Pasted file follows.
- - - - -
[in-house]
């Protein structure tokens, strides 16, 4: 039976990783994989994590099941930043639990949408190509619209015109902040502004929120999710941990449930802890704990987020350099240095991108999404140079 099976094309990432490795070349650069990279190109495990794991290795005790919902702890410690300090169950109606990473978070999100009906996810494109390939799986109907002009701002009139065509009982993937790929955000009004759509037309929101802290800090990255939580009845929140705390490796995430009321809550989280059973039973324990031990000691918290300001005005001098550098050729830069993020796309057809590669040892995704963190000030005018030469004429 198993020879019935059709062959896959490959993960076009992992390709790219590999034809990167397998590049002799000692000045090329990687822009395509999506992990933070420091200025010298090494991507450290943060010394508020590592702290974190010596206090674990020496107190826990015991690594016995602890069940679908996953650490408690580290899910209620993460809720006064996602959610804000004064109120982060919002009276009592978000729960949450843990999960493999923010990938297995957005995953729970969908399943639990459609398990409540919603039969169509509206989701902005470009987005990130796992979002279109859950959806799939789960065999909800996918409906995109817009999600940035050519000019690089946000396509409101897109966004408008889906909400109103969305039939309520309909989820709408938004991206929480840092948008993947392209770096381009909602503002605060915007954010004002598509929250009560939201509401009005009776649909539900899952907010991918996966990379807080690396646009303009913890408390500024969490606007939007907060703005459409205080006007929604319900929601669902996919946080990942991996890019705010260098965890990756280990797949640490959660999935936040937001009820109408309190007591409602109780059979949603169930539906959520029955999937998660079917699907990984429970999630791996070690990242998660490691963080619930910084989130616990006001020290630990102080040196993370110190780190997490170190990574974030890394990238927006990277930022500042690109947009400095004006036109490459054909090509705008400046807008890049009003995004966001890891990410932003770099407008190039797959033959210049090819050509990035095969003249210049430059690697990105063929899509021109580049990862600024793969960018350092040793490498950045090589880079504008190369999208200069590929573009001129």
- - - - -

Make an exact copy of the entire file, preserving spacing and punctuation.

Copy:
[in-house]
């Protein structure tokens, strides 16, 4: 039976990783994989994590099941930043639990949408190509619209015109902040502004929120999710941990449930802890704990987020350099240095991108999404140079 099976094309990432490795070349650069990279190109495990794991290795005790919902702890410690300090169950109606990473978070999100009906996810494109390939799986109907002009701002009139065509009982993937790929955000009004759509037309929101802290800090990255939580009845929140705390490796995430009321809550989280059973039973324990031990000691918290300001005005001098550098050729830069993020796309057809590669040892995704963190000030005018030469004429 198993020879019935059709062959896959490959993960076009992992390709790219590999034809990167397998590049002799000692000045090329990687822009395509999506992990933070420091200025010298090494991507450290943060010394508020590592702290974190010596206090674990020496107190826990015991690594016995602890069940679908996953650490408690580290899910209620993460809720006064996602959610804000004064109120982060919002009276009592978000729960949450843990999960493999923010990938297995957005995953729970969908399943639990459609398990409540919603039969169509509206989701902005470009987005990130796992979002279109859950959806799939789960065999909800996918409906995109817009999600940035050519000019690089946000396509409101897109966004408008889906909400109103969305039939309520309909989820709408938004991206929480840092948008993947392209770096381009909602503002605060915007954010004002598509929250009560939201509401009005009776649909539900899952907010991918996966990379807080690396646009303009913890408390500024969490606007939007907060703005459409205080006007929604319900929601669902996919946080990942991996890019705010260098965890990756280990797949640490959660999935936040937001009820109408309190007591409602109780059979949603169930539906959520029955999937998660079917699907990984429970999630791996070690990242998660490691963080619930910084989130616990006001020290630990102080040196993370110190780190997490170190990574974030890394990238927006990277930022500042690109947009400095004006036109490459054909090509705008400046807008890049009003995004966001890891990410932003770099407008190039797959033959210049090819050509990035095969003249210049430059690697990105063929899509021109580049990862600024793969960018350092040793490498950045090589880079504008190369999208200069590929573009001129």